Dolly Haas
Dutch postcard by Filma, no. 514.

Dolly Haas
Dutch postcard by Filma, no. 430.

Dolly Haas, Willi Forst
German postcard by Ross Verlag, no. 7397/1, 1931-1932. Photo: Walter Lichtenstein / Projectograph-Film. Publicity still for So ein Mädel vergisst man nicht/A Girl You Don't Forget (1932, Fritz Kortner) with Haas and Willi Forst. Collection: Didier Hanson.

Girls Will Be Boys
After the National Socialists came to power in Germany, Dolly Haas and her first husband, the director Hans Brahm (later John Brahm), moved to England. There, she again donned trousers for Girls Will Be Boys (1934, Marcel Varnel). It involved her getting work at the all-male estate of a mysogynistic duke (Cyril Maude). Only when she is saved from drowning while swimming in the nude, her gender is revealed. She played in two more British films, including Broken Blossoms (1936, John Brahm) a remake of the silent masterpiece. First, D.W. Griffith the director of the silent version had been hired. The Guardian related in its 1994 obituary of Haas what happened: "while Dolly was contracted to play the Lillian Gish role of the Cockney waif, the director was rehearsing Ariane Borg, an unknown protegee of his. When the producers refused to use Borg, Griffith left to be replaced by Brahm. Delicately lovely, Haas, who researched the role by visiting Limehouse to watch slum children at play, was the saving grace of the film." Her last British picture, before going to the US with her husband, was Spy Of Napoleon (1937), in which she was a dancer who believes herself to be Louis Napoleon's illegitimate daughter. In 1936 Haas signed a 3-year contract with Columbia and went to Hollywood, but after an 18-month wait for the right role, she left for New York.

Dolly Haas
German postcard by Ross Verlag, no. 7537/1, 1932-1933.

Dolly Haas
Austrian postcard by Iris Verlag, no. 6481. Photo: Hugo Ingel Film.

Dolly Haas
German postcard by Ross Verlag, no. 766. Photo: Atelier Yva, Berlin.

Dolly Haas became a naturalized U.S. citizen in 1940 and made her New York stage debut in Erwin Piscator's production of the Chinese fantasy The Circle of Chalk (1941). She had met famous caricaturist Al Hirschfeld when the artist was on assignment to draw a sketch of a summer theater company for The New York Times. In 1942 they married and three years later heir daughter Nina was born. Ar that time Dolly had a successful career on and Off Broadway and she appeared a.o. with John Gielgud and Lilian Gish in a stage adaptation of Fyodor Dostoievsky's Crime and Punishment (1947, Theodore Komisarjevsky) at the National Theatre. She was also in the Off Broadway productions of The Threepenny Opera and Brecht on Brecht. Her only major movie role - after a 17-year absence on the screen - was in the high-profile I Confess (1953, Alfred Hitchcock). She and O. E. Hasse played an artist couple whose emigration to the US ends in tragedy. The Guardian: "she was superb as the doomed wife of the killer protected by priest Montgomery Clift's confessional vows." Thereafter she sporadically appeared on television. In 1983, the Berlin International Film Festival dedicated a retrospective to her work. Her last screen appearance was in the documentary Dolly, Lotte und Maria/Dolly, Lotte and Maria (1987, Rosa von Praunheim) with Lotte Goslar, and Maria Ley Piscator. Mel Gussow wrote about Haas and her husband in The New York Times: "For many decades the two were an elegant couple on the aisle at all Broadway opening nights, watching the actors and actresses whom Mr. Hirschfeld would sketch for The New York Times." They remained happily married until her death in 1994 at 84. Dolly Haas' ashes were scattered in the English Channel off Alderney, where her sister lived and died.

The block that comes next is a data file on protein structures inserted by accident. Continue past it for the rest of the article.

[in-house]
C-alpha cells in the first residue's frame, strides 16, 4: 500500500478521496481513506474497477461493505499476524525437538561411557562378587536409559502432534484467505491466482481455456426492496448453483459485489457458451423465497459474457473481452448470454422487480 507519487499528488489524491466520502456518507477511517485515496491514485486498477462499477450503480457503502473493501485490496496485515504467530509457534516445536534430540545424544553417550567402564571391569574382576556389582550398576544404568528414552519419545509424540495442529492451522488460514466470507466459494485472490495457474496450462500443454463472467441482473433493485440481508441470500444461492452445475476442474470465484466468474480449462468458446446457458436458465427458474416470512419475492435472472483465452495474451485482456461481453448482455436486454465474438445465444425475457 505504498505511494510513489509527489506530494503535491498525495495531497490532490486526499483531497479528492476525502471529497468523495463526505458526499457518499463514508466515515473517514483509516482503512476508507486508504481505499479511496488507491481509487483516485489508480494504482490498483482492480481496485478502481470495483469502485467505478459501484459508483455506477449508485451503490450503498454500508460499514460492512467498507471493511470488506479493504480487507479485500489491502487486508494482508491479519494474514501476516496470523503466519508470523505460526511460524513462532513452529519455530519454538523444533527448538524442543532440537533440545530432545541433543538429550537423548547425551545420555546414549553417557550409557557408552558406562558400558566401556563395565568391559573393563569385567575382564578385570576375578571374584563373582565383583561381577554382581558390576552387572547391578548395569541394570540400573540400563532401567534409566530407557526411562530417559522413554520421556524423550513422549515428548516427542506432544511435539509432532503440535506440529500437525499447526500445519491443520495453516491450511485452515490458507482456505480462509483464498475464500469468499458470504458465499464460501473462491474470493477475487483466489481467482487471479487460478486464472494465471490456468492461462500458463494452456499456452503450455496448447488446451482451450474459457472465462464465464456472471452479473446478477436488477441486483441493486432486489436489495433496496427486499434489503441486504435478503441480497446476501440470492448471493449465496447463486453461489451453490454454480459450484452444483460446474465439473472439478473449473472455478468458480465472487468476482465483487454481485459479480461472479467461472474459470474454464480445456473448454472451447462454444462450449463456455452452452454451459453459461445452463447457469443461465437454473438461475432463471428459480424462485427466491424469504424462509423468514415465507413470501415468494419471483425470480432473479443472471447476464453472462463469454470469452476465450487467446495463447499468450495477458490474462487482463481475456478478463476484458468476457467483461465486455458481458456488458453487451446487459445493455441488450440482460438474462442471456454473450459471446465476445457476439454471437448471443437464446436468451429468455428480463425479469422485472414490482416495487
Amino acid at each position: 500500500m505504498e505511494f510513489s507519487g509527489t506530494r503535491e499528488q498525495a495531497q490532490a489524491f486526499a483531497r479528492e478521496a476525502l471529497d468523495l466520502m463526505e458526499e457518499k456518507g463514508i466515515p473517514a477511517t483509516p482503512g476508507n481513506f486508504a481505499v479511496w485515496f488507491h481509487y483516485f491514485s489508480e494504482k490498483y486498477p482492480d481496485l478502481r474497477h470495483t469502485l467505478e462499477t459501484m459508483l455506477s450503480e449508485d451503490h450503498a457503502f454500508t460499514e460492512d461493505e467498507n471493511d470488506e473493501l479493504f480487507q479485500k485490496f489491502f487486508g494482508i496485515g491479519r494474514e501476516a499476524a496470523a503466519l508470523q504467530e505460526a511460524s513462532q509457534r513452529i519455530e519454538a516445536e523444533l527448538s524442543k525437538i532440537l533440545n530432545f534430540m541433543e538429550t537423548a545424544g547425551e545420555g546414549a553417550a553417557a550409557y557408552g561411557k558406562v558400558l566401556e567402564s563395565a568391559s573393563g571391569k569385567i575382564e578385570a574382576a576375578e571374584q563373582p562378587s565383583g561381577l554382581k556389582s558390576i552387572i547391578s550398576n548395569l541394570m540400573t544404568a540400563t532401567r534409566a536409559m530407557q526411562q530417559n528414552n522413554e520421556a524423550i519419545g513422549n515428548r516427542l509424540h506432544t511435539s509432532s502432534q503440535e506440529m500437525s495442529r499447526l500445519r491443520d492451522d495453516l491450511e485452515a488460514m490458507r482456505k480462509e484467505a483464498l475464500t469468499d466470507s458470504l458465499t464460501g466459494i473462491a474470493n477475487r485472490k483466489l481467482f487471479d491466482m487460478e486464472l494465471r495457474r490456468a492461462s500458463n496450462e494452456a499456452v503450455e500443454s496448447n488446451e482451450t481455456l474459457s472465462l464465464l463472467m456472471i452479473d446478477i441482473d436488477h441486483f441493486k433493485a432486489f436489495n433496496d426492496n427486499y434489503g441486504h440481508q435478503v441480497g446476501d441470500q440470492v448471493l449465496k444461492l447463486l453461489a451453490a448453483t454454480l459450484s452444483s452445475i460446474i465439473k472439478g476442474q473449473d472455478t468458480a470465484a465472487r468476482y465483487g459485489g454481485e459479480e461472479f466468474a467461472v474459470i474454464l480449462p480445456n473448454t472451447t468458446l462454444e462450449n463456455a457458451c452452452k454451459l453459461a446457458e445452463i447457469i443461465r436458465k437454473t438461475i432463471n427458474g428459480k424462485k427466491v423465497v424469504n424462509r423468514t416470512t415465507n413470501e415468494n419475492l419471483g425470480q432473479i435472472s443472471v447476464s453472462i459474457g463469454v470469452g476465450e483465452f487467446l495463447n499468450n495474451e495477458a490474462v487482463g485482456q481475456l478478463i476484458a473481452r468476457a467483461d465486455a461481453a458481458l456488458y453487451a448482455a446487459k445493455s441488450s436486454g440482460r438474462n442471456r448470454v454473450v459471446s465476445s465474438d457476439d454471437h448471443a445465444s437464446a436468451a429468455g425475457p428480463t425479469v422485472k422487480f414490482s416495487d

Dolly Haas
German postcard by Ross Verlag, no. 6350/2, 1931-1932. Photo: Ufa.

Dolly Haas
German postcard by Ross Verlag, no. 8324/1, 1933-1934. Photo: Lindner.

Sources: Mel Gussow (The New York Times), The Guardian, Hal Erickson (AllMovie), Thomas Staedeli (Cyranos), Filmportal.de, German Continental Strangers (Dartmouth.edu), Wikipedia, and IMDb.

1 comment:

Paula said...

Hello Bob,
Thank you for visiting my blog! I am so glad you stopped by~

WOW, you have quite a lovely collection of film star images! What a fabulous passion! Thank you for sharing with all of us bloggers.

Have a fabulous weekend, a joyous Easter, and continue to drink in the colors of Spring!